Eric M. Martin, 42, of Roswell, former head of investor relations for Carter’s, Inc., the major children’s clothing company, pleaded guilty Tuesday to conspiracy to commit securities fraud and wire fraud in connection with a multi-year, multi-state insider trading conspiracy primarily involving Carter’s stock.
Martin was convicted of tipping a former Wall Street analyst about Carter’s quarterly and annual financial results and other material, non-public information in advance of the public announcement of the information during Martin’s employment with Carter’s between 2005 and 2009.
Carter’s, Inc., which is located at 1170 Peachtree Street in The Proscenium building in Midtown, makes OshKosh B’gosh branded apparel.
“This conviction is further evidence that illegal insider trading takes place throughout the country, not just on Wall Street,” said United States Attorney Sally Quillian Yates in a release. “This office is committed to combating illegal insider trading wherever it occurs, and public company executives and employees in this district and elsewhere should take note."
Carter’s is a publicly-traded company registered with the U.S. Securities and Exchange Commission (SEC), and its stock is listed on the New York Stock Exchange under the ticker symbol, “CRI.” Carter’s is obligated to report its financial results in annual and quarterly filings with the SEC, so that members of the public can make informed investment decisions.
Among other duties as Carter’s head of investor relations, Martin participated in and helped the company’s key executives prepare for Carter’s public disclosure of its quarterly and annual financial results at the end of each quarter or fiscal year. These disclosures took place in the form of “earnings releases,” the issuance of a formal press release to the public and the SEC that contained the financial results, followed by a conference call in which the company’s key executives presented the financial results to investors and Wall Street analysts. These and other duties afforded Martin regular access to material, non-public information about Carter’s upcoming earnings releases and other significant developments.
On a consistent basis between early 2005, and his termination in March 2009, Martin disclosed material, non-public information about Carter’s upcoming earnings releases and other developments to a former Wall Street analyst identified in the indictment as “Cooperator Number 1” for the purpose of making illegal insider trades. Cooperator Number 1 repeatedly bought and sold Carter’s stock on the basis of this information, earning substantial illegal profits and illegally avoiding substantial losses.
As an example, Martin disclosed material, non-public information to Cooperator Number 1 in advance of Carter’s May 2005 acquisition of competitor Oshkosh B’Gosh, which was at that time publicly traded on the NASDAQ Stock Market under the ticker symbol, “GOSHA.” The information related to the fact that Carter’s would be surprising the market by acquiring Oshkosh for a price that was lower than the price at which Oshkosh stock was then trading. This material, nonpublic information enabled Cooperator Number 1 to short thousands of shares of Oshkosh stock and then make substantial illegal profits after the merger became public and Oshkosh’s stock price fell.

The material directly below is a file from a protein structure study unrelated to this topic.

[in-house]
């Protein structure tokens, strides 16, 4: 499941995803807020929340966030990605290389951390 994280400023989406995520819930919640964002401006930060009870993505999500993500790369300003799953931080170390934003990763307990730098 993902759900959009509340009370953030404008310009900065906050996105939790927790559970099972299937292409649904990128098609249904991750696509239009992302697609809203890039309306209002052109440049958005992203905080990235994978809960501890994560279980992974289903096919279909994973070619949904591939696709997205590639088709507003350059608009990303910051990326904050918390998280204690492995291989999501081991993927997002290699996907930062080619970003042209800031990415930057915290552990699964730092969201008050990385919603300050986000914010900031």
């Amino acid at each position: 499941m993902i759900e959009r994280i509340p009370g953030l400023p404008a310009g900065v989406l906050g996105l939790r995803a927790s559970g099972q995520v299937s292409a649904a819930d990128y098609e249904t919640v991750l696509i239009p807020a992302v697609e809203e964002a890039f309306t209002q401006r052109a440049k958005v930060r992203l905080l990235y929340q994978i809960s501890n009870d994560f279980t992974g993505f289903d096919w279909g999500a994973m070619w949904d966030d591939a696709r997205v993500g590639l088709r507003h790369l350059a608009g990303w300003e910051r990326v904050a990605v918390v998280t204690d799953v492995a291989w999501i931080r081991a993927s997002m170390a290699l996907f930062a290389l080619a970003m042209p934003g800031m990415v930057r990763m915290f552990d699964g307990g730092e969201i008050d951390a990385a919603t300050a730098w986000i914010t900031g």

Martin disclosed this and other material, non-public information in exchange for friendship, reciprocal stock tips about other public companies to which Cooperator Number 1 had access, and future business and networking opportunities. Martin also traded in Carter’s stock for his own benefit on the basis of material, non-public information about Carter’s earnings releases and other events during his employment with the company.
Between June 2004 and his termination in March 2009, Martin bought thousands of shares of Carter’s stock during company-wide trading blackout periods that preceded the company’s quarterly and annual earnings releases, even though company policies prohibited company insiders from trading in Carter’s stock at those times.
Martin did so without obtaining approval for the trades from Carter’s Chief Financial Officer, which company policies required Martin and a select group of key personnel to do, given their regular access to and receipt of material, non-public information. As part of his plea agreement with the United States, Martin has agreed that he is responsible for illegal insider trading gains and losses avoided resulting from the conspiracy, his own trading, and relevant conduct between $2.5 million and $7 million.
A federal grand jury indicted Martin on November 7, 2012, on one count of conspiracy, seven counts of securities fraud, and three counts of wire fraud. Martin could receive a maximum sentence of 25 years in prison and a fine of up to $250,000. A date for sentencing has not yet been set.
In an unrelated story this past March, a former president of the children’s clothing company was indicted by a federal grand jury for securities fraud, causing the filing of false financial statements, and falsifying the books and records of a public company.